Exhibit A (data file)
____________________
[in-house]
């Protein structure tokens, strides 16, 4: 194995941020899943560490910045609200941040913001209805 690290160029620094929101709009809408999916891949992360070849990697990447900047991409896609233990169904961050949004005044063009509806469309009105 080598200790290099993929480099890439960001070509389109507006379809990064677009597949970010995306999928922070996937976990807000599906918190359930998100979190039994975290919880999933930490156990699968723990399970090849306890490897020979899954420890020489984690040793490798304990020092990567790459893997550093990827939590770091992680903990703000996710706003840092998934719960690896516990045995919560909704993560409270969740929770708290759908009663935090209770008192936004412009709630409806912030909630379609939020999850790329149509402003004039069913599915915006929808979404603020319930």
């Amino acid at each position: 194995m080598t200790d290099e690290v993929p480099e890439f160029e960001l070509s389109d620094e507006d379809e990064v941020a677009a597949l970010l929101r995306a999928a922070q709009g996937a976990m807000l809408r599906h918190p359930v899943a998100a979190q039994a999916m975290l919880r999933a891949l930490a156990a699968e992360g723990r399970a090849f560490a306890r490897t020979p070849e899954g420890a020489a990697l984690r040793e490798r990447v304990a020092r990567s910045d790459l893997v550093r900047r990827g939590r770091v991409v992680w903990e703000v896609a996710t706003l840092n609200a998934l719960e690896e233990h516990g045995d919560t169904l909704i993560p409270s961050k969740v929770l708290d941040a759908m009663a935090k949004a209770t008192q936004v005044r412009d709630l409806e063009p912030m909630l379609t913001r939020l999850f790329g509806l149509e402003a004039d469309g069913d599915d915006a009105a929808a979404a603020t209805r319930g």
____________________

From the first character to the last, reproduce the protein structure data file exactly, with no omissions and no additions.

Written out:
[in-house]
């Protein structure tokens, strides 16, 4: 194995941020899943560490910045609200941040913001209805 690290160029620094929101709009809408999916891949992360070849990697990447900047991409896609233990169904961050949004005044063009509806469309009105 080598200790290099993929480099890439960001070509389109507006379809990064677009597949970010995306999928922070996937976990807000599906918190359930998100979190039994975290919880999933930490156990699968723990399970090849306890490897020979899954420890020489984690040793490798304990020092990567790459893997550093990827939590770091992680903990703000996710706003840092998934719960690896516990045995919560909704993560409270969740929770708290759908009663935090209770008192936004412009709630409806912030909630379609939020999850790329149509402003004039069913599915915006929808979404603020319930």
């Amino acid at each position: 194995m080598t200790d290099e690290v993929p480099e890439f160029e960001l070509s389109d620094e507006d379809e990064v941020a677009a597949l970010l929101r995306a999928a922070q709009g996937a976990m807000l809408r599906h918190p359930v899943a998100a979190q039994a999916m975290l919880r999933a891949l930490a156990a699968e992360g723990r399970a090849f560490a306890r490897t020979p070849e899954g420890a020489a990697l984690r040793e490798r990447v304990a020092r990567s910045d790459l893997v550093r900047r990827g939590r770091v991409v992680w903990e703000v896609a996710t706003l840092n609200a998934l719960e690896e233990h516990g045995d919560t169904l909704i993560p409270s961050k969740v929770l708290d941040a759908m009663a935090k949004a209770t008192q936004v005044r412009d709630l409806e063009p912030m909630l379609t913001r939020l999850f790329g509806l149509e402003a004039d469309g069913d599915d915006a009105a929808a979404a603020t209805r319930g």